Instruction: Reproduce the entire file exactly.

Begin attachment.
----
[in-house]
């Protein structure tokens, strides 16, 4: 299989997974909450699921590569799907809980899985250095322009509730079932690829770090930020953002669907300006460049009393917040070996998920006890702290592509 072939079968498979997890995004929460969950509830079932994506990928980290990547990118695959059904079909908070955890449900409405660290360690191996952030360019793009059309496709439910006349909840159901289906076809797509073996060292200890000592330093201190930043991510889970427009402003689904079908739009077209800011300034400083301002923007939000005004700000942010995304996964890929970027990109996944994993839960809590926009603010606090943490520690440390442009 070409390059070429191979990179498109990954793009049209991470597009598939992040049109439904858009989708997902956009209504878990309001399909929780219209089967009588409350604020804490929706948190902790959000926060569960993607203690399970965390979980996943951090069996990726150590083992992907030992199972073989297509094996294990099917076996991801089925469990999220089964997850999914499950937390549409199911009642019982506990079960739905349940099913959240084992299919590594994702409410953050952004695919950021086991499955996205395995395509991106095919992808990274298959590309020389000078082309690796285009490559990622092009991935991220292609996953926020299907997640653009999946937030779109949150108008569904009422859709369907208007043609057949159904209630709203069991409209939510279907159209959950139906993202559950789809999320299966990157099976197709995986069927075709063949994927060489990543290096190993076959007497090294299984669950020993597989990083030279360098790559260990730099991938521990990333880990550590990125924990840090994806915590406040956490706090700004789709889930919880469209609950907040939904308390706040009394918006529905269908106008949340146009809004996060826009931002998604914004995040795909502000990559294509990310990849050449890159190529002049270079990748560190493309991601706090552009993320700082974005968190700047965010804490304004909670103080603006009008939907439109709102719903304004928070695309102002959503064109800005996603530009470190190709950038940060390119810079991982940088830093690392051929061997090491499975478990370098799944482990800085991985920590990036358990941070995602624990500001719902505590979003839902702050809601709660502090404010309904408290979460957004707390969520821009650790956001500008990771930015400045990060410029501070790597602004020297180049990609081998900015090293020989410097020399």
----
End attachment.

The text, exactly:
[in-house]
């Protein structure tokens, strides 16, 4: 299989997974909450699921590569799907809980899985250095322009509730079932690829770090930020953002669907300006460049009393917040070996998920006890702290592509 072939079968498979997890995004929460969950509830079932994506990928980290990547990118695959059904079909908070955890449900409405660290360690191996952030360019793009059309496709439910006349909840159901289906076809797509073996060292200890000592330093201190930043991510889970427009402003689904079908739009077209800011300034400083301002923007939000005004700000942010995304996964890929970027990109996944994993839960809590926009603010606090943490520690440390442009 070409390059070429191979990179498109990954793009049209991470597009598939992040049109439904858009989708997902956009209504878990309001399909929780219209089967009588409350604020804490929706948190902790959000926060569960993607203690399970965390979980996943951090069996990726150590083992992907030992199972073989297509094996294990099917076996991801089925469990999220089964997850999914499950937390549409199911009642019982506990079960739905349940099913959240084992299919590594994702409410953050952004695919950021086991499955996205395995395509991106095919992808990274298959590309020389000078082309690796285009490559990622092009991935991220292609996953926020299907997640653009999946937030779109949150108008569904009422859709369907208007043609057949159904209630709203069991409209939510279907159209959950139906993202559950789809999320299966990157099976197709995986069927075709063949994927060489990543290096190993076959007497090294299984669950020993597989990083030279360098790559260990730099991938521990990333880990550590990125924990840090994806915590406040956490706090700004789709889930919880469209609950907040939904308390706040009394918006529905269908106008949340146009809004996060826009931002998604914004995040795909502000990559294509990310990849050449890159190529002049270079990748560190493309991601706090552009993320700082974005968190700047965010804490304004909670103080603006009008939907439109709102719903304004928070695309102002959503064109800005996603530009470190190709950038940060390119810079991982940088830093690392051929061997090491499975478990370098799944482990800085991985920590990036358990941070995602624990500001719902505590979003839902702050809601709660502090404010309904408290979460957004707390969520821009650790956001500008990771930015400045990060410029501070790597602004020297180049990609081998900015090293020989410097020399």